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First statement from Otamendi: confirms that the 'treating doctor' gave him chlorine dioxide and that his condition worsened

2021-01-13T23:02:11.418Z

The institution maintained that it "immediately complied with the court order." The patient's lawyer had reported "delays" in treatment.



01/13/2021 7:29 PM

  • Clarín.com

  • Society

Updated 01/13/2021 7:54 PM

The Otamendi sanatorium

ruled through an official statement after the 92-year-old patient who received

chlorine dioxide by court order

died at that institution on Monday

.

"The administration of the mentioned compounds was carried out solely

by the treating physician

, whose specialty is not related to the matter," said the sanatorium.

They added: "The patient did not show any clinical improvement in the subsequent hours

. His general condition worsened in the morning of January 11,

proceeding to his transfer to the intensive care area, where he died hours later."

The ruling had forced Otamendi to give him

intravenous

chlorine dioxide

and sodium ibuprofenate in nebulisations.

Neither of the two treatments received authorization from the National Administration of Medicines and Medical Technology (ANMAT).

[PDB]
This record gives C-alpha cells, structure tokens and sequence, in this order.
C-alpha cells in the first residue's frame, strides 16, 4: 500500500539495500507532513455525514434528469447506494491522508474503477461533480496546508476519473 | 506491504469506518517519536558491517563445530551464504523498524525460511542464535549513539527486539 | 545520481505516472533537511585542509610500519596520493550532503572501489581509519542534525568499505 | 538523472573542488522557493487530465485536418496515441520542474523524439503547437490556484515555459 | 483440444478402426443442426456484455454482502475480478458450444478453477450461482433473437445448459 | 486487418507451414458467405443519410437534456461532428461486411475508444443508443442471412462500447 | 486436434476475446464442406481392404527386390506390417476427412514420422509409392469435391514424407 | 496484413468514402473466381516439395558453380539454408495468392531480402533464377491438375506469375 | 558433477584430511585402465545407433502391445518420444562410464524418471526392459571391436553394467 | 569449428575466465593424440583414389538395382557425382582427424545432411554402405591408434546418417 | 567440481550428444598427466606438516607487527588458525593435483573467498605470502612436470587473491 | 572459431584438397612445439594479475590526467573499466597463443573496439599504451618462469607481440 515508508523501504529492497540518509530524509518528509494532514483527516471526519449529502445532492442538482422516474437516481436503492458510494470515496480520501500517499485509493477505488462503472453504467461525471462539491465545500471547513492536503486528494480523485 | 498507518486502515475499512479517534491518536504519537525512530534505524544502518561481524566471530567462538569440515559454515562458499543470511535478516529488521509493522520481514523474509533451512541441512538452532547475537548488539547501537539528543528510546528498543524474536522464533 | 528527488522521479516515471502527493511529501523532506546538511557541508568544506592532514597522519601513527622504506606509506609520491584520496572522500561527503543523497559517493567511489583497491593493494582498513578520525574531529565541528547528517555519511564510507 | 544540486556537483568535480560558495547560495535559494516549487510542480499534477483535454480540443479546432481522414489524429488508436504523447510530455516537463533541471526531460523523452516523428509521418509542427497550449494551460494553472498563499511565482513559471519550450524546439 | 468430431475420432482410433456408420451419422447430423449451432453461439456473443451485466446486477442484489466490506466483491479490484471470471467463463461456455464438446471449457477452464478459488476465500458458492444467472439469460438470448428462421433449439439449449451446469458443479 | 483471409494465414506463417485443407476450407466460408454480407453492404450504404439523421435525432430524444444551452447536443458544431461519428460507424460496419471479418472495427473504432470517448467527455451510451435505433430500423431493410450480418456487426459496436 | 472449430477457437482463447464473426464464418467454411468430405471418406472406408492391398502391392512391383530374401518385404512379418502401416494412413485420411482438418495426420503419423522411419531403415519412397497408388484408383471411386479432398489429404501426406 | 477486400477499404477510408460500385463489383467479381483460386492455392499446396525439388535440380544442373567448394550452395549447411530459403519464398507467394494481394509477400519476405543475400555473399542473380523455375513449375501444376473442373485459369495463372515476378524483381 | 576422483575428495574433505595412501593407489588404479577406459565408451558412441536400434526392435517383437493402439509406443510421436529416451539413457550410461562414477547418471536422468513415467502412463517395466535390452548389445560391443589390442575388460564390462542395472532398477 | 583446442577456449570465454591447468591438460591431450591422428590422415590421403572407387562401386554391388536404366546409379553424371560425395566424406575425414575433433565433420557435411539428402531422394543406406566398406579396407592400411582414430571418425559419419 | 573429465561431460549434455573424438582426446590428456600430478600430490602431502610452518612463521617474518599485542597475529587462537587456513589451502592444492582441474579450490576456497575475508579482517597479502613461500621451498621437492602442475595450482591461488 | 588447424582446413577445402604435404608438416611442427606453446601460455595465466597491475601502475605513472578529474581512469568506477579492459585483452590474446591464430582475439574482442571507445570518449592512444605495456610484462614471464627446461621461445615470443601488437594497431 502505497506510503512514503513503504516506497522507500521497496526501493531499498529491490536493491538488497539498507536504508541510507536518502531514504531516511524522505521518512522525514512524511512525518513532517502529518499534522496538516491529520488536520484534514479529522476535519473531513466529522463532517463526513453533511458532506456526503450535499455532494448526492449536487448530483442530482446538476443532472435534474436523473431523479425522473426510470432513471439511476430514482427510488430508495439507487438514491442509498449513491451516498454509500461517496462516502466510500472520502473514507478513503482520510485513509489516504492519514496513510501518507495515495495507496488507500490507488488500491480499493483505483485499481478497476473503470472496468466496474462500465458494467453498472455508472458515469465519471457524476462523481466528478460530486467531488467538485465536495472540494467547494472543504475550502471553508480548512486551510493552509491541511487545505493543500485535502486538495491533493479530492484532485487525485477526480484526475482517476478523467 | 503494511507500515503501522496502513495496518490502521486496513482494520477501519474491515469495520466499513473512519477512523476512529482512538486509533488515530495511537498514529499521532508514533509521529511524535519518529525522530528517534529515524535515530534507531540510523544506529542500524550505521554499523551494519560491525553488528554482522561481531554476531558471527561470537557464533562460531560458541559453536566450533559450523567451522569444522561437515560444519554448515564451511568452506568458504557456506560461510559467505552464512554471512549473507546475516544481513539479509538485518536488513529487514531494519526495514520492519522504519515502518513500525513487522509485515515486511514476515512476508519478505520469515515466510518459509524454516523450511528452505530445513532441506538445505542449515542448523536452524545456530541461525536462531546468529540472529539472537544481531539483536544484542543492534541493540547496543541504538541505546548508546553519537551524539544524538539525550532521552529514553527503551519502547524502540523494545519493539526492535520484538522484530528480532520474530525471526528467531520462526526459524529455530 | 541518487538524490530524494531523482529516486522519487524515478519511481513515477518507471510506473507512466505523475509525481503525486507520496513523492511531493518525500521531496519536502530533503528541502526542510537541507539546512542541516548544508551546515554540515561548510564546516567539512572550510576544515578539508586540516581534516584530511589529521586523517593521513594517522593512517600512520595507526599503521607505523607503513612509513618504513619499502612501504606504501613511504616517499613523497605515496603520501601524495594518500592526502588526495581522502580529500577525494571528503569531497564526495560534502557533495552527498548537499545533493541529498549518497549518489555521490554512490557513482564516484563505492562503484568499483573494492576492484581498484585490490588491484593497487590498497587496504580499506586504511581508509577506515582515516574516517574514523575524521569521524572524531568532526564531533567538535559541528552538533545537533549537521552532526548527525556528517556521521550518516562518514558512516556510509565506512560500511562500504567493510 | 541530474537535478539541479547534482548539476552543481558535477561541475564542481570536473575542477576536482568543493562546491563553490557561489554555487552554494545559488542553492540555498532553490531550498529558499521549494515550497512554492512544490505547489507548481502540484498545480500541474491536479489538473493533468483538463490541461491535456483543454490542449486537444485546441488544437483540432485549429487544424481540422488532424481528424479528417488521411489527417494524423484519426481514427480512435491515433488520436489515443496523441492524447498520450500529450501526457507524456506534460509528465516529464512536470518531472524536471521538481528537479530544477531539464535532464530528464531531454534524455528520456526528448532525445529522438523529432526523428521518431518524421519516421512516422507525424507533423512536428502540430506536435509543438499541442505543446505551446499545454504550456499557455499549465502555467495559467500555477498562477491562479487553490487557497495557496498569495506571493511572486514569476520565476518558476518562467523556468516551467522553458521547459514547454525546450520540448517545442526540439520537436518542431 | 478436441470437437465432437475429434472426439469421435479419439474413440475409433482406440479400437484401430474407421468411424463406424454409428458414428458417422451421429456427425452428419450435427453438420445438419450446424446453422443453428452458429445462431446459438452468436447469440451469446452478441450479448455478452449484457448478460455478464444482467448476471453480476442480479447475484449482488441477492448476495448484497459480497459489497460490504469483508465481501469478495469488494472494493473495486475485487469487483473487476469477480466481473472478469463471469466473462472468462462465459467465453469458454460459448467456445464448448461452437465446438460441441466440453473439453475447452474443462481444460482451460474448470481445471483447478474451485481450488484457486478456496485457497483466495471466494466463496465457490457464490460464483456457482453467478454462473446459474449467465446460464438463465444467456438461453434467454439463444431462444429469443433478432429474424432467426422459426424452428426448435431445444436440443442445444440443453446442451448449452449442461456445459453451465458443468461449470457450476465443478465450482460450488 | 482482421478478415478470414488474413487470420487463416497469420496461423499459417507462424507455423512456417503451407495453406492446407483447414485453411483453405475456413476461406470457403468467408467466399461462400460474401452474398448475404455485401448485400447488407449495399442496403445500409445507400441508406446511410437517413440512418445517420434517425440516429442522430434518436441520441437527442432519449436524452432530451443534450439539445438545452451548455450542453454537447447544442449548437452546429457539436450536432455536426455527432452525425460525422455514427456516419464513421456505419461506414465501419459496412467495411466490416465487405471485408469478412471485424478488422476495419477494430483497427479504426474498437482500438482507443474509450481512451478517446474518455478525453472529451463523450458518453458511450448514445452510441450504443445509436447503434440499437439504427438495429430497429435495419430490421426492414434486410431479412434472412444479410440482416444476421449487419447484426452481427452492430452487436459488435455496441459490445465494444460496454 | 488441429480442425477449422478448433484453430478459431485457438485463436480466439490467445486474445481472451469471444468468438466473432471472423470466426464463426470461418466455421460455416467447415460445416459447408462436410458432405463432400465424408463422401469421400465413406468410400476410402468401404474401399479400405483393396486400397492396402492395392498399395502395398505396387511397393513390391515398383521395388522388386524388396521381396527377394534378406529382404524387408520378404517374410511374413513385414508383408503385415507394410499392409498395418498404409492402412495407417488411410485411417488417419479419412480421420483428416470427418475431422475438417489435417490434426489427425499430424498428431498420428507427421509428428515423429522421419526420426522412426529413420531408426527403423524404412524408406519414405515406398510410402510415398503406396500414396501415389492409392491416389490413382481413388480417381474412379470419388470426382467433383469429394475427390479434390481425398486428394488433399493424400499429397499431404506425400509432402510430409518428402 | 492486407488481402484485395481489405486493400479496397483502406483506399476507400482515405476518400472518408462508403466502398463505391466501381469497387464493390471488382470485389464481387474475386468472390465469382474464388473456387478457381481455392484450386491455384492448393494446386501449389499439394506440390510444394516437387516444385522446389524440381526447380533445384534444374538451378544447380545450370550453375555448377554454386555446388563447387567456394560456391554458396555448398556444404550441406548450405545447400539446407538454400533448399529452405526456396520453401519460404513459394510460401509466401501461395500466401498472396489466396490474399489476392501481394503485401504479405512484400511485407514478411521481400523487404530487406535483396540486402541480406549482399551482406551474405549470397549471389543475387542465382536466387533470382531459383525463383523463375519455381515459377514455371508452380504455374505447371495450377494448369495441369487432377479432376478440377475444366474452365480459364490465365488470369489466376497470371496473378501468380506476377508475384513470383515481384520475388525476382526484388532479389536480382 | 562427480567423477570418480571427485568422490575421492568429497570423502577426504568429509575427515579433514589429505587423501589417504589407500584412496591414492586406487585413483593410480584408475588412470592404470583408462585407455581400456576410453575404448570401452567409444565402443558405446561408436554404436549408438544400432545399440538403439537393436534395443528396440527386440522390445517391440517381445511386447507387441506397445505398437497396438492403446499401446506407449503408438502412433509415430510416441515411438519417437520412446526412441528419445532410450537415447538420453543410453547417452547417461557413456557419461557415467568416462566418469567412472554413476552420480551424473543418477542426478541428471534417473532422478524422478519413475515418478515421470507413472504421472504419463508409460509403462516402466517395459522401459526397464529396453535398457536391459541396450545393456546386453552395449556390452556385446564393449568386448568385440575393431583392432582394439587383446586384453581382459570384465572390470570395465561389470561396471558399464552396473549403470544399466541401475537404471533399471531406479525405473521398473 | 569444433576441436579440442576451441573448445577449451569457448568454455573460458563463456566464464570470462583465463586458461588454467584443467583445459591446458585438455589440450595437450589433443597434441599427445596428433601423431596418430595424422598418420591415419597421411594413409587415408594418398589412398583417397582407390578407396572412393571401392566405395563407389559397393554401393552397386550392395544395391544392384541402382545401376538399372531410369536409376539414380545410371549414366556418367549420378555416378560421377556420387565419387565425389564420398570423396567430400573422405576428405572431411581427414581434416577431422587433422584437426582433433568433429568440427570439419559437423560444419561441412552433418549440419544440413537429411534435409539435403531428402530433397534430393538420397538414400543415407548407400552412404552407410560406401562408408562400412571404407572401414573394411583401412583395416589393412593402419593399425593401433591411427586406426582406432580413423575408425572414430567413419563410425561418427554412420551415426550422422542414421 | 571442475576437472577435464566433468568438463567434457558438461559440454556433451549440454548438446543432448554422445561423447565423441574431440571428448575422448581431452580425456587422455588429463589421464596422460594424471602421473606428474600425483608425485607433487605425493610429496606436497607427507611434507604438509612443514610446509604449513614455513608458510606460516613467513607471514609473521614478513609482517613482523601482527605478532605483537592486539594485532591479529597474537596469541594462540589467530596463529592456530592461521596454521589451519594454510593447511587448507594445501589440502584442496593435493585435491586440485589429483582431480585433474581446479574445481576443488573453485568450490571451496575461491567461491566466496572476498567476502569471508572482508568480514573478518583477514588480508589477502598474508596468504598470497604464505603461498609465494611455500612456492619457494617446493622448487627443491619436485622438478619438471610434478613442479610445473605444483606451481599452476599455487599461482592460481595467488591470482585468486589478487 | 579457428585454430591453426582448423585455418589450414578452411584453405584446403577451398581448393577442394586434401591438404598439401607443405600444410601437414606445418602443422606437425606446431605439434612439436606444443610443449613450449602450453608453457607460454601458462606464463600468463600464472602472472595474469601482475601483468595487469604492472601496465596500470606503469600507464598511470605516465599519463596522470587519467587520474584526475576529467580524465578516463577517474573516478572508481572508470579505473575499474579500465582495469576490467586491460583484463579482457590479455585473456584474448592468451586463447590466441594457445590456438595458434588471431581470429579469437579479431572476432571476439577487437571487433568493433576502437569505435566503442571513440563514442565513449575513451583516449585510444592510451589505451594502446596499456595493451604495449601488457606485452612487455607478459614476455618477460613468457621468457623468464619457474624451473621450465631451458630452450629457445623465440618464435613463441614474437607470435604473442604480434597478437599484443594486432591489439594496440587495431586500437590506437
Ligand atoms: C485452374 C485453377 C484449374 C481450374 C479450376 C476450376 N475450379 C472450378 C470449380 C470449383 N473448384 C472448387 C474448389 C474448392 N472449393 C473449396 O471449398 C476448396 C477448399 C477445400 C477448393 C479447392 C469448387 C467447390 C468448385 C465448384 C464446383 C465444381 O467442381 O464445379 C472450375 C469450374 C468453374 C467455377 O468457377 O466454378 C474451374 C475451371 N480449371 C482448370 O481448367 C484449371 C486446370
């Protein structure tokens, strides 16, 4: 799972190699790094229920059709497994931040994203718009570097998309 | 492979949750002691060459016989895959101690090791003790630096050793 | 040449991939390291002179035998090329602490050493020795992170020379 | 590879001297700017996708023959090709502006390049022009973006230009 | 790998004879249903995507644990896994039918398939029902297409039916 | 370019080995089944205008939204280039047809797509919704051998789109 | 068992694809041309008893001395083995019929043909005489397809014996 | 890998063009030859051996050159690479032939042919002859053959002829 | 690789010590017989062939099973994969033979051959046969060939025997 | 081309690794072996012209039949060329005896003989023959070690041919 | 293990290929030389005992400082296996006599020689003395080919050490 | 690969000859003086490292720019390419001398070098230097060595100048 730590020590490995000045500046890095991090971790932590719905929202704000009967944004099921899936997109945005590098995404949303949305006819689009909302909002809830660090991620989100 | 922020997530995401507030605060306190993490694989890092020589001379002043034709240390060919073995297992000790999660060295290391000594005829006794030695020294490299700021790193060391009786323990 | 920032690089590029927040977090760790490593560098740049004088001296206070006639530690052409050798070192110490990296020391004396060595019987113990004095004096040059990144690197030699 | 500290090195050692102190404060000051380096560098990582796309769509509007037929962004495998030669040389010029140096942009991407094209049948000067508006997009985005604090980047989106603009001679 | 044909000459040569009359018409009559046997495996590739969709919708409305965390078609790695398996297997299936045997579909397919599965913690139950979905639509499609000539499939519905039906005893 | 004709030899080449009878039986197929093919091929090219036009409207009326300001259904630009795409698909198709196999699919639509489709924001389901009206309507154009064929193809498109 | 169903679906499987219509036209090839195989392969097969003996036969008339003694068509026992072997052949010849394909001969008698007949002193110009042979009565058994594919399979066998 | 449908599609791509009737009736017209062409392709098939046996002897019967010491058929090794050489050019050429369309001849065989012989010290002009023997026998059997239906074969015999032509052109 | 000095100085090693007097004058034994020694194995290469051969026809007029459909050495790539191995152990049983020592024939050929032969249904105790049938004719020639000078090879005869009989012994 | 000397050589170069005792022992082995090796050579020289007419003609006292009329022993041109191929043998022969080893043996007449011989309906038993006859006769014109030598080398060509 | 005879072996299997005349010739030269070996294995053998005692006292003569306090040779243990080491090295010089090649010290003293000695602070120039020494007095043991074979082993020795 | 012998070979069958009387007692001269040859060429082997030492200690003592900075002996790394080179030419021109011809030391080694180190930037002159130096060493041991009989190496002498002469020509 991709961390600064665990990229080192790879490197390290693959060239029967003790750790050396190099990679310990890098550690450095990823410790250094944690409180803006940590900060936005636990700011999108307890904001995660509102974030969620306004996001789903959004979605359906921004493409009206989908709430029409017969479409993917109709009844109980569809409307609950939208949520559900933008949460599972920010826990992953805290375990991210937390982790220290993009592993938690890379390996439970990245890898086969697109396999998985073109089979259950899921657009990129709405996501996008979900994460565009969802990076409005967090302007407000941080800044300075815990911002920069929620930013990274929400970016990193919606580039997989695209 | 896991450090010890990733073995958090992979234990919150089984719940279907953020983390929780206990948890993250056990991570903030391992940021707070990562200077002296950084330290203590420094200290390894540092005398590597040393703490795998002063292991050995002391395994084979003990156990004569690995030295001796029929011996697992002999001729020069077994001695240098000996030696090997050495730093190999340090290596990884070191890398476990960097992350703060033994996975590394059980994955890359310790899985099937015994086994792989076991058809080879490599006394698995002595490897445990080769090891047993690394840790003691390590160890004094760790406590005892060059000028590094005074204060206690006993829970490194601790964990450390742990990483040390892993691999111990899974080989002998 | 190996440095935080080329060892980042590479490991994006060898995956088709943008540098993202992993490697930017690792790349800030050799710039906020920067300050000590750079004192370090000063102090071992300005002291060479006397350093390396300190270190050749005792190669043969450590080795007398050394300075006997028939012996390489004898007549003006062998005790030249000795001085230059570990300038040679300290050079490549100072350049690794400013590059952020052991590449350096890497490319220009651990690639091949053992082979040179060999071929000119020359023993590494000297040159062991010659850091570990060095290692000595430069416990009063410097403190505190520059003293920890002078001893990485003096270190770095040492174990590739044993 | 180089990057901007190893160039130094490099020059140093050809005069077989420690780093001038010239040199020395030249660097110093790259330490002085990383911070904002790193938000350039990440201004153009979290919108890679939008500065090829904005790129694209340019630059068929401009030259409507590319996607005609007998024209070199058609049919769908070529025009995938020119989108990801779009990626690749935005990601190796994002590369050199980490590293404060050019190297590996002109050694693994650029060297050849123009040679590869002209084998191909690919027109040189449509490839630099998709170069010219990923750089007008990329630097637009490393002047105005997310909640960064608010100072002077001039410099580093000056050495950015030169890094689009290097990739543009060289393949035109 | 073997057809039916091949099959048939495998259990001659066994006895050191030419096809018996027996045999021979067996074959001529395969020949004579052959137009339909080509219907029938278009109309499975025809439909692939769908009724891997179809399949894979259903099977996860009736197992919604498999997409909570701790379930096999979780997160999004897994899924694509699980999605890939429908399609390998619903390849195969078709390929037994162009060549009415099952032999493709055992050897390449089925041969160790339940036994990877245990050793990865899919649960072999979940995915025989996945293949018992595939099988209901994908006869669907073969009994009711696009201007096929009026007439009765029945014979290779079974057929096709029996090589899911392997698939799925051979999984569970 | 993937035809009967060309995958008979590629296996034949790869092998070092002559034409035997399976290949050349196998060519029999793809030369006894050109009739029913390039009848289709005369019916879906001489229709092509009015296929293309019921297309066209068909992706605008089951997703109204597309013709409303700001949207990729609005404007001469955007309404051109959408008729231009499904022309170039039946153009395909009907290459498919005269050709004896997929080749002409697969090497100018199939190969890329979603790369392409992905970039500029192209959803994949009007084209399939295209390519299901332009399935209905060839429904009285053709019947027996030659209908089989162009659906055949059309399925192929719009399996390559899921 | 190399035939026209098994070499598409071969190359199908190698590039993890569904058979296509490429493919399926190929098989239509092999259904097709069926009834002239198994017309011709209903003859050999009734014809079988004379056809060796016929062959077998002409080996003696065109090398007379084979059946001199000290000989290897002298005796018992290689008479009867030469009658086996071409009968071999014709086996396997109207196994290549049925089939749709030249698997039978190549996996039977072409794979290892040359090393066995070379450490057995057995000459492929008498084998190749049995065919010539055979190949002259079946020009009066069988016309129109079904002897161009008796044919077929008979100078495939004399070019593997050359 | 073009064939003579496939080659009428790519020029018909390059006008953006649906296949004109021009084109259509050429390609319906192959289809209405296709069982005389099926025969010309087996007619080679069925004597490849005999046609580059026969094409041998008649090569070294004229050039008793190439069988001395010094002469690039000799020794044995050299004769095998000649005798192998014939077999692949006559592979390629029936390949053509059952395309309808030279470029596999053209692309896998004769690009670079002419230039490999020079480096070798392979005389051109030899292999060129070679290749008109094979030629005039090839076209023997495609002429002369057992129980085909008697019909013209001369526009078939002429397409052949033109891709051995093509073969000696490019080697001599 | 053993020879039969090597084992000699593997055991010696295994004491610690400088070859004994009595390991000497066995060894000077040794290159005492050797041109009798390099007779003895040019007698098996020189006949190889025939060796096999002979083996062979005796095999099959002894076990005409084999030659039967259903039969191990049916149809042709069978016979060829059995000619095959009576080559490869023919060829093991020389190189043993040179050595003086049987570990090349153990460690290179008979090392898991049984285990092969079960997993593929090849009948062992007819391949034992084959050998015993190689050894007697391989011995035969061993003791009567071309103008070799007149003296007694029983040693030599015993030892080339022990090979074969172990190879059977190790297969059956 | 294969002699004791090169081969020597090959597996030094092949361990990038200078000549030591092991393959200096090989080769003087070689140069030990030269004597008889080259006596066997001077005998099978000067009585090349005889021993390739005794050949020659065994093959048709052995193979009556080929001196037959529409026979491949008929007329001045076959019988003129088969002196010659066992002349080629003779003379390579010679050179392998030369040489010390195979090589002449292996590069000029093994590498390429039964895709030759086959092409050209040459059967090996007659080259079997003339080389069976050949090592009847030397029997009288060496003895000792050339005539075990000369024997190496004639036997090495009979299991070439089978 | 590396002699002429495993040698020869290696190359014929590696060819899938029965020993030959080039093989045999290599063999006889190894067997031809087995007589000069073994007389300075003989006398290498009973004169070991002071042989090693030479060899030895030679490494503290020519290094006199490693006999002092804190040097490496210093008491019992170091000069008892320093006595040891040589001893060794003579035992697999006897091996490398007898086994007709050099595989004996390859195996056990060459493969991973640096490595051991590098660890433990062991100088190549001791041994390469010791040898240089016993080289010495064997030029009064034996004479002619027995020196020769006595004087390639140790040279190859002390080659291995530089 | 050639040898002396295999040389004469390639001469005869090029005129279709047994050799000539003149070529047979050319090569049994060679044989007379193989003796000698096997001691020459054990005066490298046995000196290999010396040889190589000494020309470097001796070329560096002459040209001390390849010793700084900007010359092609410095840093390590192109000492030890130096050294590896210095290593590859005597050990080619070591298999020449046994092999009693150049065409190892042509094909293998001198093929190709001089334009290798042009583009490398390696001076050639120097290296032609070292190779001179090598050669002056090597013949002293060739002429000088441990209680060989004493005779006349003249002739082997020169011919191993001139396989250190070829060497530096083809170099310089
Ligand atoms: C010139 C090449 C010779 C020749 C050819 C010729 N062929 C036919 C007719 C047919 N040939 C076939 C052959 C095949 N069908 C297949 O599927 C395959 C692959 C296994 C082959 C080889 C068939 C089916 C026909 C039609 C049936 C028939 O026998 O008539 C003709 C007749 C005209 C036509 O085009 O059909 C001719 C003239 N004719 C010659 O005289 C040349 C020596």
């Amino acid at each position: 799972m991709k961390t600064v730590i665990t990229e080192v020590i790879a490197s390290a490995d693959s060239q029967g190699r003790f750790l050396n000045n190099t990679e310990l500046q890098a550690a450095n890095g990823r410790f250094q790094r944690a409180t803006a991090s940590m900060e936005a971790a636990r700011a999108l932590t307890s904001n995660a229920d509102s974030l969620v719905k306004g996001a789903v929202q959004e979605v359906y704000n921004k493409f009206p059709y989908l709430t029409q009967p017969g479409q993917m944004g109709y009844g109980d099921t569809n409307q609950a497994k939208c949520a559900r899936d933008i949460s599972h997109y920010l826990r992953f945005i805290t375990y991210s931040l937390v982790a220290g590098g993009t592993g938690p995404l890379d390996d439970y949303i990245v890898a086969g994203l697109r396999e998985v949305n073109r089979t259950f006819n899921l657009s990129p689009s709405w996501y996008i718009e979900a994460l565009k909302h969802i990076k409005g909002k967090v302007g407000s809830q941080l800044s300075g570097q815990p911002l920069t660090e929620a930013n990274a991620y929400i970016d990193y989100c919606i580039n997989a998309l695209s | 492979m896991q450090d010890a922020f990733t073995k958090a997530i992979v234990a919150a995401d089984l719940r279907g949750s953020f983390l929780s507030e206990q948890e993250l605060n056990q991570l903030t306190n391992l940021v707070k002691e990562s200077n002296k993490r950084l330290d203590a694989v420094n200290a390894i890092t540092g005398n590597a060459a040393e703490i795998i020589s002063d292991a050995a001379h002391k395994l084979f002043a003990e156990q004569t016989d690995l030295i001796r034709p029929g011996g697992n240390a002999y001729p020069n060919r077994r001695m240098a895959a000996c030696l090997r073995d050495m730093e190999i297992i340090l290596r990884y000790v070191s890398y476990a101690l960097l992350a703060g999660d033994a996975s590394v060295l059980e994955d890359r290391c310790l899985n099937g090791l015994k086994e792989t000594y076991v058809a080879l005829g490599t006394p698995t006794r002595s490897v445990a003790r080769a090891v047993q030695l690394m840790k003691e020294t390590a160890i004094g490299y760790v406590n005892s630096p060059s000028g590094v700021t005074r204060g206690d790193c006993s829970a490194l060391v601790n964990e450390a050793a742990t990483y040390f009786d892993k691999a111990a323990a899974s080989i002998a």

The surrogate federal judge Javier Pico Terrero, of the Federal Civil and Commercial Court No. 7, in his controversial measure,

had protected a request from the patient's family

, which was desperate to find a treatment that saves his life.

"

The Otamendi Sanatorium immediately complied with the court order,

without prejudice to having filed the corresponding legal remedies for dealing with compounds whose use in COVID-positive patients was emphatically discouraged by the Pan American Health Organization, ANMAT, the Argentine Society of Infectology, and so many other institutions and scientific associations at the local and international level, "added the sanatorium in its statement on Wednesday.

On Monday night, minutes after the patient's death was known, his lawyer said on C5N that

"the patient did not die from covid."

"The doctor who was treating him suggested the inhaled chlorine dioxide and ibuprofen and the Otamendi refused to do the treatment. In view of this, an appeal was presented and the Justice applied it," said Martín Sarubbi, who anticipated that they were going to file a complaint against the

 sanatorium "accusing Otamendi for manslaughter."

He continued: "

The sanatorium continued to delay treatment.

The reality is that dioxide is not prohibited. The Anmat advised against it, but does not prohibit it. The man dies from an intra-hospital infection and because treatment is delayed."

The ruling generated much controversy in the health field

due to the ethical dilemma that it poses to doctors who must, by court order, administer an unauthorized substance.

Otamendi professionals demonstrated on Sunday against the judge's order "enforcing our Hippocratic oath," they said.

Look also

Enrollment expired and clinic not enabled: the irregularities of the doctor who prescribed chlorine dioxide

They denounced before the Magistracy Council the judge who ordered a clinic to administer chlorine dioxide

Source: clarin

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